Landlord groups insisted on that provision, arguing that the state court system’s blanket moratorium on all evictions has allowed renters to break leases in ways that endanger their property and the comfort of neighboring renters.

Some tenant groups are already calling on Newsom to issue another executive order extending a statewide eviction moratorium through the end of the year.

“We applaud the Legislature and governor for advancing legislation with protections for tenants truly harmed by COVID, while ensuring that owners can evict nuisance tenants and residents who can afford to pay rent but choose to game the system instead,” said Tom Bannon, chief executive officer of the California Apartment Association, in a statement.

Tenant groups charge that considering the public health imperatives of Newsom’s shelter in place order, all evictions except in cases of public health and safety should be barred for at least a few more months. They also worry about landlords using other lease violations as a pretext for removing renters who owe them back rent.

“What the governor has announced today is an imperfect but necessary solution to a colossal problem,” said Assemblymember David Chiu, a Democrat from San Francisco, who introduced a previous eviction protection bill backed by tenant groups. “The bill is definitely not all that’s needed to protect all tenants, but it will prevent and delay many evictions. Doing nothing would be catastrophic.”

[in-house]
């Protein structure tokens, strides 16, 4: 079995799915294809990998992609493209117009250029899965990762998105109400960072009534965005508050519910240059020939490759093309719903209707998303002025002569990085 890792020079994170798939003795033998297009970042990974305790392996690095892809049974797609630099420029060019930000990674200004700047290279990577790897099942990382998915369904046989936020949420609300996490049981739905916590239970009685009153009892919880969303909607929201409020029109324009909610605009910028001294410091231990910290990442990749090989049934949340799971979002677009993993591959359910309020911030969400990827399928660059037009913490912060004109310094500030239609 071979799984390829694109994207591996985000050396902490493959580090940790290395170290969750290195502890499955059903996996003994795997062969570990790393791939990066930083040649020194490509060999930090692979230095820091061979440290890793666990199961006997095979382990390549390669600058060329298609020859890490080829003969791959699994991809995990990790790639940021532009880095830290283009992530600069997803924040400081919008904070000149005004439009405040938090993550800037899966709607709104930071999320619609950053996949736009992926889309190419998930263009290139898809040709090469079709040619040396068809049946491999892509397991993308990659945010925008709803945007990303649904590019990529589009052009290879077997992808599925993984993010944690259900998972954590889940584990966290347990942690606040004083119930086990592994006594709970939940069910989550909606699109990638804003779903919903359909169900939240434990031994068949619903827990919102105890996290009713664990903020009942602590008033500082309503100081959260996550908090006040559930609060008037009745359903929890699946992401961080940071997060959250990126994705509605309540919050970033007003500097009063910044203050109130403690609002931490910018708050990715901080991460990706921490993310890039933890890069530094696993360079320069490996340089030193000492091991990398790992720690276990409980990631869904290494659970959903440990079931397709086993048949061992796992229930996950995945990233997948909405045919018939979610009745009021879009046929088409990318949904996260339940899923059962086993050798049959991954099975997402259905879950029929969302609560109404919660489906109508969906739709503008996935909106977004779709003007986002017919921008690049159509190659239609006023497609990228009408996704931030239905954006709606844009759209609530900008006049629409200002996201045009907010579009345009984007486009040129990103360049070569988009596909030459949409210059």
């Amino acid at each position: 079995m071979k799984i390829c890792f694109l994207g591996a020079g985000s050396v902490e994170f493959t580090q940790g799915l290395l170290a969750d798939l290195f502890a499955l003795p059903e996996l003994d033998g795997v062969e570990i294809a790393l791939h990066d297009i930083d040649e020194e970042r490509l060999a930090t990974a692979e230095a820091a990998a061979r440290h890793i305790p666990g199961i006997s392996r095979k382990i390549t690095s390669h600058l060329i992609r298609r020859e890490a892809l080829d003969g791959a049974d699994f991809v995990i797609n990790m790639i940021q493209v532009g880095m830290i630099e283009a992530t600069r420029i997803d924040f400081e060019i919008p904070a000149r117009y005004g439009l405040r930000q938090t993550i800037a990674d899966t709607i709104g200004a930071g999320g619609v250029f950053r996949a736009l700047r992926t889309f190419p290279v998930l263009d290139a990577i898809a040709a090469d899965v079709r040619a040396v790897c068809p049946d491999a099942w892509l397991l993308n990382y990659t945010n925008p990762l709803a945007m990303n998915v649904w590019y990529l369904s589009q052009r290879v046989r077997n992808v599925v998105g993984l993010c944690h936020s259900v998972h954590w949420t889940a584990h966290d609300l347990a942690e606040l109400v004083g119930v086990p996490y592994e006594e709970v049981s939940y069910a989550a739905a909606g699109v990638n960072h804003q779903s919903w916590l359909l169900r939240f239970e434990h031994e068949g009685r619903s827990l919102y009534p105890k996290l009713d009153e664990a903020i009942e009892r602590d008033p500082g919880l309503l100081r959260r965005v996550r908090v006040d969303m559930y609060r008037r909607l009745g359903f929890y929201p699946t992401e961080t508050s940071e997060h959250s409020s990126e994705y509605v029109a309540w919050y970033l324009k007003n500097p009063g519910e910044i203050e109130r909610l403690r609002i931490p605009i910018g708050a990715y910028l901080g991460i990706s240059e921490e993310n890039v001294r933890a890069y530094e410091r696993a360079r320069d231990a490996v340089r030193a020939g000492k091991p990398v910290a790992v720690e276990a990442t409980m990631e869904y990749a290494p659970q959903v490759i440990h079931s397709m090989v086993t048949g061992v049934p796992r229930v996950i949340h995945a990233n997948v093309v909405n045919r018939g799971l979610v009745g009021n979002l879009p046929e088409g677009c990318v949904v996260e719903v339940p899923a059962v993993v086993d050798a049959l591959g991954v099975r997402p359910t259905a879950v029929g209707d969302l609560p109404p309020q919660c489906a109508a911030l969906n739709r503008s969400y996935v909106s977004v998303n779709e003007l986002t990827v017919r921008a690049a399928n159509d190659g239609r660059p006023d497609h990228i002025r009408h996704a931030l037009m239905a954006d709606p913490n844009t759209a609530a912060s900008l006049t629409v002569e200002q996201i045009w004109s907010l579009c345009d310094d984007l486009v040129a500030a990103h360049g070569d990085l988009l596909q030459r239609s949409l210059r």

The bill also prohibits local governments from essentially trying to override the new state law when it comes to evictions based on missed rent payments. However, cities and counties could enact new rules to ban evictions in cases unrelated to non-payment of rent. San Francisco has banned evictions in cases unrelated to COVID through Dec. 1.

Some tenant groups are already calling on Newsom to issue another executive order extending a statewide eviction moratorium through the end of the year.

How will renters prove they are financially impacted by COVID to qualify for eviction protection?

Renters making below 130% of statewide median household income (roughly over $90,000) will have 15 days after being served an eviction notice to sign legal paperwork declaring they’ve suffered a loss of income, have higher medical bills or have otherwise been financially impacted by COVID-19. They can also bring up their financial situation in court as an allowable defense if they don’t fill out the necessary paperwork within 15 days.

Higher-income renters will be required to provide some documentation of their income loss to qualify for eviction protections.